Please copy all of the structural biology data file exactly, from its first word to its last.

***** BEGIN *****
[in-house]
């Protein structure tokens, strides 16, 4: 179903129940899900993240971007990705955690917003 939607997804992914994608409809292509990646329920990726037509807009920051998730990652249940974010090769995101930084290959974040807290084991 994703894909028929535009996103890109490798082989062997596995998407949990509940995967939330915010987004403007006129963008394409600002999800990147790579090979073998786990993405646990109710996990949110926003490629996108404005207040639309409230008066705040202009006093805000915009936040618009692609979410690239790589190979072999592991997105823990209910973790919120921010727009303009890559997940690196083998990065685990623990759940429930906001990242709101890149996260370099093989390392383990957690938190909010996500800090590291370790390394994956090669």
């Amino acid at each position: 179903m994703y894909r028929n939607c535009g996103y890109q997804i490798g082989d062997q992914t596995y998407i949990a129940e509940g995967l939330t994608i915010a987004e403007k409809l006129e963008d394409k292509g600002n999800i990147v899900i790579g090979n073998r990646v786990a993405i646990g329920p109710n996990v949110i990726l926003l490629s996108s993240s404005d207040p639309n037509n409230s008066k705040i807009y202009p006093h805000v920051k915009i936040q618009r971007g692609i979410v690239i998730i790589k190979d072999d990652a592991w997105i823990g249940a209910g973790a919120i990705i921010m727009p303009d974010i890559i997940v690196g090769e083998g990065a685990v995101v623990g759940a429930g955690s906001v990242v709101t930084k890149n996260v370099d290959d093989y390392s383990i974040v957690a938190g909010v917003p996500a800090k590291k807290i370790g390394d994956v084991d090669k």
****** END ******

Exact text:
[in-house]
């Protein structure tokens, strides 16, 4: 179903129940899900993240971007990705955690917003 939607997804992914994608409809292509990646329920990726037509807009920051998730990652249940974010090769995101930084290959974040807290084991 994703894909028929535009996103890109490798082989062997596995998407949990509940995967939330915010987004403007006129963008394409600002999800990147790579090979073998786990993405646990109710996990949110926003490629996108404005207040639309409230008066705040202009006093805000915009936040618009692609979410690239790589190979072999592991997105823990209910973790919120921010727009303009890559997940690196083998990065685990623990759940429930906001990242709101890149996260370099093989390392383990957690938190909010996500800090590291370790390394994956090669």
């Amino acid at each position: 179903m994703y894909r028929n939607c535009g996103y890109q997804i490798g082989d062997q992914t596995y998407i949990a129940e509940g995967l939330t994608i915010a987004e403007k409809l006129e963008d394409k292509g600002n999800i990147v899900i790579g090979n073998r990646v786990a993405i646990g329920p109710n996990v949110i990726l926003l490629s996108s993240s404005d207040p639309n037509n409230s008066k705040i807009y202009p006093h805000v920051k915009i936040q618009r971007g692609i979410v690239i998730i790589k190979d072999d990652a592991w997105i823990g249940a209910g973790a919120i990705i921010m727009p303009d974010i890559i997940v690196g090769e083998g990065a685990v995101v623990g759940a429930g955690s906001v990242v709101t930084k890149n996260v370099d290959d093989y390392s383990i974040v957690a938190g909010v917003p996500a800090k590291k807290i370790g390394d994956v084991d090669k």